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Last updated: January 25, 2013 5:15 pm
No one escapes blame entirely. For the moment Mario Monti, the technocrat prime minister running for election, and the centre-left Democratic party which had intimate ties with Italy’s third-largest bank by assets are in the main line of fire, followed by the venerable Bank of Italy and Consob, the stock market regulator.
“They all knew. Or at least everyone should have known,” commented Renato Brunetta, the architect of Silvio Berlusconi’s economic agenda.
Mr Berlusconi’s centre-right party is hammering home that the amount raised through Mr Monti’s unpopular property tax is roughly equal to the €3.9bn his government is offering to Monte dei Paschi in rescue loans. That the loan includes €1.9bn to cover money already lent by Mr Berlusconi’s former government is glossed over.
Vittorio Grilli, finance minister, can expect tough questions when he appears before parliament’s finance commission on Tuesday, particularly on why the government did not disclose that it knew of problems at the bank when parliament voted to approve the loans last month.
As a former adviser to investment bank Goldman Sachs, Mr Monti is vulnerable to accusations that he is the man of the banks. Critics were quick to note that one of the candidates running for Mr Monti’s Civic Choice movement in Tuscany – the region around Siena – is Alfredo Monaci, a former Monte dei Paschi board member who is still president of a real estate company owned by the lender.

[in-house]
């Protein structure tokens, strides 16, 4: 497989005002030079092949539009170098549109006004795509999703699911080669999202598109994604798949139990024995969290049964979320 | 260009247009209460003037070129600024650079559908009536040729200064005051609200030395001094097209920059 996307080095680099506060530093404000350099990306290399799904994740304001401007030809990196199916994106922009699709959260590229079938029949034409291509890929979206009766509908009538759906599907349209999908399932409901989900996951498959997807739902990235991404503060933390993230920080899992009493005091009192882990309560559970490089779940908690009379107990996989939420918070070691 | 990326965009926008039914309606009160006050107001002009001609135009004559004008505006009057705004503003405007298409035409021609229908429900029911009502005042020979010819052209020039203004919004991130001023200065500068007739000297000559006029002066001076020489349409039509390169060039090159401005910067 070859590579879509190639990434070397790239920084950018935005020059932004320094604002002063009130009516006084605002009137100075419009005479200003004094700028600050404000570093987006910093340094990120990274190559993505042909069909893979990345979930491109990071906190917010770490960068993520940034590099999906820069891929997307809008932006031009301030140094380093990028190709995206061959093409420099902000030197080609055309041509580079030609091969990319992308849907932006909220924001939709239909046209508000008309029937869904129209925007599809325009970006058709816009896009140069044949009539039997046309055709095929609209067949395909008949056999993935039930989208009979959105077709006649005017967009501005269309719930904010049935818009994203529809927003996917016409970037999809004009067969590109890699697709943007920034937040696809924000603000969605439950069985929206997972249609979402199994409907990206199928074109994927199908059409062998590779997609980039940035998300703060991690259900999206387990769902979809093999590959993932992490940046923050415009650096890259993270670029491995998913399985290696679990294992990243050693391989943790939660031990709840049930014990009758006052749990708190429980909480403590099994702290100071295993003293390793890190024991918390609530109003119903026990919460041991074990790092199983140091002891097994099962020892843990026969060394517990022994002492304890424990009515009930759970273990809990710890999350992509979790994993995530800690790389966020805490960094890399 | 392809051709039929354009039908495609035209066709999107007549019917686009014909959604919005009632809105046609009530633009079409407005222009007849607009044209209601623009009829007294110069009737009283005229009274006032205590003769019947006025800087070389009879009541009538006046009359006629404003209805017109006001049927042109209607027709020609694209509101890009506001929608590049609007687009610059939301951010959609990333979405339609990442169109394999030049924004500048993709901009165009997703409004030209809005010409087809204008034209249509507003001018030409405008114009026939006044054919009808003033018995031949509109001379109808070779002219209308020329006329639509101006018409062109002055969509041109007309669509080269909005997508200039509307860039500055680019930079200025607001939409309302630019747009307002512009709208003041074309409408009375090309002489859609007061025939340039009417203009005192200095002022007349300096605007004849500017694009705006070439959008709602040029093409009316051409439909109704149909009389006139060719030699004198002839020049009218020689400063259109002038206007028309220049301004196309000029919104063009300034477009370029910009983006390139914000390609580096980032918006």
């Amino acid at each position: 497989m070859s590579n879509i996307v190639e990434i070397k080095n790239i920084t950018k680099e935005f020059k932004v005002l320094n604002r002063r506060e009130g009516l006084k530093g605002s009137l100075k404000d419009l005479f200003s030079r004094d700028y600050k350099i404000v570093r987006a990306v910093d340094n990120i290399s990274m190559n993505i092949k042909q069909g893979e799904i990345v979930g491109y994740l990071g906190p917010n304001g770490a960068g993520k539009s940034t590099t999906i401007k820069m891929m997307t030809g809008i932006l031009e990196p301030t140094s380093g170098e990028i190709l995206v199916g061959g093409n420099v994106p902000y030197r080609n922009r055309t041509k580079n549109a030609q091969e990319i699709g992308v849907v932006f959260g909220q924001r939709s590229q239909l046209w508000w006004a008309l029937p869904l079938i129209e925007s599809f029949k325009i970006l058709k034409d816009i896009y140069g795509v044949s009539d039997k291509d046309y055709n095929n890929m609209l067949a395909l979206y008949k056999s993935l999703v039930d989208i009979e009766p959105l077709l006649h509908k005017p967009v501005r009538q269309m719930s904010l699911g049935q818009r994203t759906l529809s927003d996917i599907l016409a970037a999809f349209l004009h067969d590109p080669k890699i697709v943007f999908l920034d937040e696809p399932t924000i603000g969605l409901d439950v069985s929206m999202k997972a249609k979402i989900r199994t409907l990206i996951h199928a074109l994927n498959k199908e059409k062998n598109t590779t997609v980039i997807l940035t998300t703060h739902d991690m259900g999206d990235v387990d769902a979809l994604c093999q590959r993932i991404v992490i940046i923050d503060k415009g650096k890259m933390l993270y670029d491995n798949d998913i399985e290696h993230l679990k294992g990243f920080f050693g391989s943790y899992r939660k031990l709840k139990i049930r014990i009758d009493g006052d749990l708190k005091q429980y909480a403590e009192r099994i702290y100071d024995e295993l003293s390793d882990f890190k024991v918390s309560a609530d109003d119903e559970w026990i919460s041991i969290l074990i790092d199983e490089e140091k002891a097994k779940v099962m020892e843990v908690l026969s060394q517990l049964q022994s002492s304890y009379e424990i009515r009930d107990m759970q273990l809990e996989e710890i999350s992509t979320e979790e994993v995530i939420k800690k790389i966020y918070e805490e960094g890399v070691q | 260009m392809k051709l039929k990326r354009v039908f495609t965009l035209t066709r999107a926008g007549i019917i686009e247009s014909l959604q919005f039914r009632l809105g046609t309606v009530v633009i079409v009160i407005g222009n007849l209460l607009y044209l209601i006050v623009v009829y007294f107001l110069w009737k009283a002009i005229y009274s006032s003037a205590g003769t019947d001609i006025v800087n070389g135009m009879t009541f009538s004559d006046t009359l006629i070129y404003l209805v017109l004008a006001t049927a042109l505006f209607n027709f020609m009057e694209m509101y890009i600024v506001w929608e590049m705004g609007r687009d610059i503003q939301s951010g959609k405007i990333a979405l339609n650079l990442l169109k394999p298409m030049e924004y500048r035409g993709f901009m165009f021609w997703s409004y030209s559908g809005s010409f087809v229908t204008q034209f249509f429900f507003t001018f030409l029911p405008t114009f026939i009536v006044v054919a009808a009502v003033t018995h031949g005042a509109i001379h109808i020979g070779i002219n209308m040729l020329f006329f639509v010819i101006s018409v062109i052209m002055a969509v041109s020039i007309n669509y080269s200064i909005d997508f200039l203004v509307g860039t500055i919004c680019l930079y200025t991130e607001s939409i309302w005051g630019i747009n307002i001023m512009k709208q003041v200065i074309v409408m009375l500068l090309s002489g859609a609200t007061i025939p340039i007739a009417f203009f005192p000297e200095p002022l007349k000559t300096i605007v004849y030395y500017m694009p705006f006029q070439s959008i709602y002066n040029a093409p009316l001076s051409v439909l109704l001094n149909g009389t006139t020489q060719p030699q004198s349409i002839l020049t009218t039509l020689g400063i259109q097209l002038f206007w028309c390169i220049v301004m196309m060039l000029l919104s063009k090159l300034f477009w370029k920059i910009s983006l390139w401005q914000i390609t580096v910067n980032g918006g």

Clearly unhappy that the derivatives issue threatens to dominate the election campaign, Mr Monti on Friday turned the spotlight on the Democratic party, noting its longstanding political control over the charitable foundation that in better times acted as a cash-cow for Siena as the main shareholder in Monte dei Paschi.
Mr Monti said he was not attacking Pier Luigi Bersani – leader of the Democrats and a possible future partner in a coalition government – but the “historical phenomenon of the mix between banks and politics which must be uprooted as it is a bad beast”.
Mr Bersani’s claim that the “party does politics and doesn’t do banking” is being widely ridiculed. Rightwing newspapers reported that Giuseppe Mussari, chairman of the Tuscan bank at the time of the lossmaking derivatives deals, had donated €683,500 to the Democrats and their predecessors over 10 years.
Mr Mussari, who left Monte dei Paschi last April and resigned as head of the Italian banking association this week, has denied any wrongdoing over the derivatives deals.
Despite the furore, Roberto D’Alimonte, politics professor at Rome’s Luiss university, doubts the scandal has the potential to make a “dramatic” difference to the election outcome.
Two recent opinion polls – taken before the derivatives scandal broke – show the centre-left coalition still some 12 points ahead of Mr Berlusconi’s centre-right. The former prime minister says his own surveys reveal a gap of half that.
The wheels of justice turn slowly in Italy and it could be years until the truth emerges. The Bank of Italy has accused Monte dei Paschi of hiding documents over the derivatives deals. The central bank is co-operating with a judicial investigation and has defended its supervisory performance under Mario Draghi, who moved to the European Central Bank in 2011.
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